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How journalist Masha Gessen and Rochester scholars examine the marginalization of communities

October 14, 2019
Masha Gessen speaks into a megaphone during the LGBT Pride March.Masha Gessen, a Russian-American writer and activist, speaks to participants of the Russian-speaking LGBT Pride March in 2017. Gessen will come to Rochester on October 17 to give a talk titled “Marginalized Communities in Contemporary America.” (Getty images photo)

When Tanya Bakhmetyeva ’06 (PhD), now a modern Russian historian, was growing up in the Soviet Union, she didn’t keep an account of her experiences for posterity. She’s thankful that journalist and activist Masha Gessen did.

“As a historian, I find Gessen’s personal analysis fascinating. Gessen is a keen and astute observer of our times with an almost uncontrollable impulse to chronicle these times, to comment on everything that happens and leave a record,” says Bakhmetyeva, an associate professor and the associate academic director of the University of Rochester’s Susan B. Anthony for Gender, Sexuality, and Women’s Studies. “I’m grateful that Gessen preserved some of my memories of life in the Soviet Union, evoking them with such power that they come back to life for me.”

Marginalized Communities in Contemporary America

Masha Gessen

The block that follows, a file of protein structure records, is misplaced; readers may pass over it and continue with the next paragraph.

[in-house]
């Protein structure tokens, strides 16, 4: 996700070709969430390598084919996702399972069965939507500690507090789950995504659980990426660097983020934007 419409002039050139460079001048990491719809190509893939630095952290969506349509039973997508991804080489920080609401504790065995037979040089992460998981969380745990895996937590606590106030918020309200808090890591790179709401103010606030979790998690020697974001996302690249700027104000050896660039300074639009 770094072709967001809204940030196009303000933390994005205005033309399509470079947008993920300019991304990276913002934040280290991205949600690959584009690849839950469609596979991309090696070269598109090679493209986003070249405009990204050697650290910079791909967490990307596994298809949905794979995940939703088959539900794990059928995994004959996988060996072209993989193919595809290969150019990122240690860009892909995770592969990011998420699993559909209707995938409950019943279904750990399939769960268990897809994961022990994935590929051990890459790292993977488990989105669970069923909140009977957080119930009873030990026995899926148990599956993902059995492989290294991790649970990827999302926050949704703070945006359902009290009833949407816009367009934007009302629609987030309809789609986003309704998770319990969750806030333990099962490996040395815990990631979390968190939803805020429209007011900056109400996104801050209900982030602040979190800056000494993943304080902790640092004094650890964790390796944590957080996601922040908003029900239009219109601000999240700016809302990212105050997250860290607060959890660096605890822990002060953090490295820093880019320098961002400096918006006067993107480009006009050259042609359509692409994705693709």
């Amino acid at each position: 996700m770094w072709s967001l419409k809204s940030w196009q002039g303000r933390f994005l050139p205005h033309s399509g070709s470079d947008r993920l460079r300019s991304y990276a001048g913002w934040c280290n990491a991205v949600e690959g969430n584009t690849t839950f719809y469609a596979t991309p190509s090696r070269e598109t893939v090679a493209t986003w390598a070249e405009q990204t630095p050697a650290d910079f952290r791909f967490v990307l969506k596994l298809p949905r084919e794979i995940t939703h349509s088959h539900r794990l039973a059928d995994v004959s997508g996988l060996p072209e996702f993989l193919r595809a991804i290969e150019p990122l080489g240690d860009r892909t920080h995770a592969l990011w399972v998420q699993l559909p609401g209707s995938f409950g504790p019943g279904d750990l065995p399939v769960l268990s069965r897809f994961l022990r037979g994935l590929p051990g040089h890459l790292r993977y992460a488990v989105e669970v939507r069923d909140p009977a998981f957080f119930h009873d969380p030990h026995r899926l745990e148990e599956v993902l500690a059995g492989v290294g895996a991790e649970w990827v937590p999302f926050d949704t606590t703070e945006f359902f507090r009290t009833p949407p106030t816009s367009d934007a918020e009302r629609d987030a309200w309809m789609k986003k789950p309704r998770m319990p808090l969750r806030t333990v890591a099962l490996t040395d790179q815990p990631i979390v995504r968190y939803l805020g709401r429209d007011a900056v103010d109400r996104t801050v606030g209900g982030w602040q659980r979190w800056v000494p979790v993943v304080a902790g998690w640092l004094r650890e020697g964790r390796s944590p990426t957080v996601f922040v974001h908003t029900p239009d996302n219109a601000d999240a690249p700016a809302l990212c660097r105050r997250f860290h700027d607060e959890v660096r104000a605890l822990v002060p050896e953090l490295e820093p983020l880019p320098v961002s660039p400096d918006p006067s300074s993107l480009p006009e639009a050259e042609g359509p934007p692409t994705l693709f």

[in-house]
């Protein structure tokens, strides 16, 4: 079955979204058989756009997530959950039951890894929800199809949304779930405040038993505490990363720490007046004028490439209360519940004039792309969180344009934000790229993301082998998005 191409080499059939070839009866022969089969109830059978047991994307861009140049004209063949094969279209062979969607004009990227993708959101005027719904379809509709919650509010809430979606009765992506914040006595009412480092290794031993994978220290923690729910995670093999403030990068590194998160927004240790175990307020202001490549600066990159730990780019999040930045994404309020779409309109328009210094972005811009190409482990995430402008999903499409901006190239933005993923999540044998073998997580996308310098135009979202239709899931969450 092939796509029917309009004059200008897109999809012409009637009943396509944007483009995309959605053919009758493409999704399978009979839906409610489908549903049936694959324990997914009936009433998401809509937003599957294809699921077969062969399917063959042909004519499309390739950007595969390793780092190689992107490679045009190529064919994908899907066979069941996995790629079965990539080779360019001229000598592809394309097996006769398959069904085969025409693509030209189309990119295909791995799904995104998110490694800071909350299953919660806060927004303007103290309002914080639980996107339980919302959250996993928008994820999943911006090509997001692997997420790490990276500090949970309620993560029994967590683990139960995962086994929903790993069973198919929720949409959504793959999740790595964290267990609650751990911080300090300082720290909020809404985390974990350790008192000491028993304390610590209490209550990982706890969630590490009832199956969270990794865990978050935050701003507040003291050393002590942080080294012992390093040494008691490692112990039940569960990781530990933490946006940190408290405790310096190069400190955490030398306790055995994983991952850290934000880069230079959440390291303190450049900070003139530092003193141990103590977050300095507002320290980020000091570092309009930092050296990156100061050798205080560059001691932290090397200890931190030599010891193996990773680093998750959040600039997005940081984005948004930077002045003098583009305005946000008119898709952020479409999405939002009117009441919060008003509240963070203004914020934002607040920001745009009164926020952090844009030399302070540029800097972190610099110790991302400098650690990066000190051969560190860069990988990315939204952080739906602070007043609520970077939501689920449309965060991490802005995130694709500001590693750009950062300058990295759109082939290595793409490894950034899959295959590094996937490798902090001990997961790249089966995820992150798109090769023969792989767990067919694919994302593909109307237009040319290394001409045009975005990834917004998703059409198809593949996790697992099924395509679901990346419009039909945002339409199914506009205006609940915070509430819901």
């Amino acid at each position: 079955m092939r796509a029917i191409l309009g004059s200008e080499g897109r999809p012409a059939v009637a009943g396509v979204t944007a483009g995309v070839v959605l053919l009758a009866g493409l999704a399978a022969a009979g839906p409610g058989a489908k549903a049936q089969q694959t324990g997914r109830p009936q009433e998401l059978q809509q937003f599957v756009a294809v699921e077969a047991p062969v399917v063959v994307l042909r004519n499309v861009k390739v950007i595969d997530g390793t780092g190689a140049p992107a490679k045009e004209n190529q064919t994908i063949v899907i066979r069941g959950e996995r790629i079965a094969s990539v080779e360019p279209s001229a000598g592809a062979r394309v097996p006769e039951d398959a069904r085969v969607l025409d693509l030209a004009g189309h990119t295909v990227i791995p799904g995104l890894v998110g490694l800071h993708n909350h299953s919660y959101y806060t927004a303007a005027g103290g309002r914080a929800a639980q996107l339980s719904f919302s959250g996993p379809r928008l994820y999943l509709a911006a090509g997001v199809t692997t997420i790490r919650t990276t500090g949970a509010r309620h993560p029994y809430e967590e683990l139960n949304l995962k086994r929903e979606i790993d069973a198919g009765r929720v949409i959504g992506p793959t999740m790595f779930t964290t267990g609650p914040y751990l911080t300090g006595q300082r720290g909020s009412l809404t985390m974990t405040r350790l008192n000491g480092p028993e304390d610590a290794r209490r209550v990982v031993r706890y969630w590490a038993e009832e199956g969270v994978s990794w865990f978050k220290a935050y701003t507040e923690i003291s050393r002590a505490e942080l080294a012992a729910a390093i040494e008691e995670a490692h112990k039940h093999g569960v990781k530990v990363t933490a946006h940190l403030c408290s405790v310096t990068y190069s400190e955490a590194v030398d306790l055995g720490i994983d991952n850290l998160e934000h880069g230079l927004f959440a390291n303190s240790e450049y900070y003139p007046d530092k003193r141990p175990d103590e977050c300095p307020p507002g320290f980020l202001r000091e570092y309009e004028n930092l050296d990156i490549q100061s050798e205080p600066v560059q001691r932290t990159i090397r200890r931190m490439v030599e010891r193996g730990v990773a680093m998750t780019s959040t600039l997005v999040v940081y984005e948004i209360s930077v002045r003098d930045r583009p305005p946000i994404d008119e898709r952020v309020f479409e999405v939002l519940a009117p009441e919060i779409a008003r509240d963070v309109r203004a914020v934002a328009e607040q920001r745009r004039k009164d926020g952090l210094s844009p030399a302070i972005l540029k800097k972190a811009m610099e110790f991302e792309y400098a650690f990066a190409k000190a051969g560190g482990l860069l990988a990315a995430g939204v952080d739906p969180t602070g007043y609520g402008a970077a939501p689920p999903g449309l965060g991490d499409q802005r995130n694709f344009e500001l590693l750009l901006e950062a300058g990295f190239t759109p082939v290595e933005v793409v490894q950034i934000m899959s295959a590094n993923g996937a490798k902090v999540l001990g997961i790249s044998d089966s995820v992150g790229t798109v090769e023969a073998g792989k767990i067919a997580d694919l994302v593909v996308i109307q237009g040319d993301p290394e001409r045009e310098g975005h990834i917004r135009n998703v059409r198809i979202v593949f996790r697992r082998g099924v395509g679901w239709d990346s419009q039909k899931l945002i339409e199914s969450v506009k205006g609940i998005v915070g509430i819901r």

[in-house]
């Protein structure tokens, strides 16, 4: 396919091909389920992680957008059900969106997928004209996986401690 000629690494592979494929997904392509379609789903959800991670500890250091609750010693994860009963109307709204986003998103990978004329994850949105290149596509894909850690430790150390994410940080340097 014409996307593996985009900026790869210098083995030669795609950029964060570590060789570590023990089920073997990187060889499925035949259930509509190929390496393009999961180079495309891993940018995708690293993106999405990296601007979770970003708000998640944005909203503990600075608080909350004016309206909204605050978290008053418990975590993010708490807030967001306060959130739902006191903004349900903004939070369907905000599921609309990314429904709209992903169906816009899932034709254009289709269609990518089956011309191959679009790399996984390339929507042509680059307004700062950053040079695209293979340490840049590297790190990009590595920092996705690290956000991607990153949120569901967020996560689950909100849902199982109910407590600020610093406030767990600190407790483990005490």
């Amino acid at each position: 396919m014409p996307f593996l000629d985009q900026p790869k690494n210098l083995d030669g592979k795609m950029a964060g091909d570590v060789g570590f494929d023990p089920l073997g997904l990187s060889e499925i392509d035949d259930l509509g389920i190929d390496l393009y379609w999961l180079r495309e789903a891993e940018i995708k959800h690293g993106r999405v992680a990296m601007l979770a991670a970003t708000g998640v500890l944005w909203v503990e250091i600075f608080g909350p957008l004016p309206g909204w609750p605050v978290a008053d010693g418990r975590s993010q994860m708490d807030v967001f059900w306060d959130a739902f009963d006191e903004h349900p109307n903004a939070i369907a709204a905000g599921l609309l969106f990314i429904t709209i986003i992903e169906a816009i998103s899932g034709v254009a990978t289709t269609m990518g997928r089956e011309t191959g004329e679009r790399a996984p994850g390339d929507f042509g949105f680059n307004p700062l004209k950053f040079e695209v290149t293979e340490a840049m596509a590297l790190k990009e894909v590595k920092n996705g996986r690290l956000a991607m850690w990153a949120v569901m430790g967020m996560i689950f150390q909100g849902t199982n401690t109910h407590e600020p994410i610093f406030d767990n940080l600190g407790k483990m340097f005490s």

October 17, 5 p.m.

Hawkins-Carlson Room
Rush Rhees Library
Free and open to the public

This talk is part of the 2019–20 Humanities Center Public Lecture Series, this year exploring the theme of communities.

Masha Gessen is the author of the National Book Award-winning The Future Is History: How Totalitarianism Reclaimed Russia as well as The Man Without a Face: The Unlikely Rise of Vladimir Putin, The Brothers: The Road to an American Tragedy, and several other books. A staff writer at The New Yorker and the recipient of numerous awards, including a Guggenheim Fellowship and a Carnegie Fellowship, Gessen teaches at Amherst College and lives in New York City.

Gessen will come to Rochester on October 17 to give a talk titled “Marginalized Communities in Contemporary America.” Gessen will also take part in a conversation moderated by Bakhmetyeva and Rachel Haidu, an associate professor of art history and chair of the Department of Art and Art History. Gessen is the second speaker in the 2019–20 Humanities Center Public Lecture Series.

The process of marginalization

The subject of marginalization is one that Gessen has plumbed in her work as a journalist and activist. “Gessen has written on a number of marginalized communities in Russia specifically, but also more generally—Jewish communities, LGBTQ communities, political dissidents,” says Bakmetyeva.

Scrutinizing the marginalization of groups within a community is also central to Bakhmetyeva’s work as a teacher and a scholar. A professor of gender studies, she says marginalization is “what I teach about daily—the marginalization of women, of women of color, of transgender people, of people with disabilities, of people with certain sexual identities.” She is the author of the biography Mother of the Church: Sofia Svechina, the Salon, and the Politics of Catholicism in Nineteenth-Century Russia and France (Northern Illinois University Press, 2016), winner of the 2018 Harry Koenig Book Award from the American Catholic Historical Association.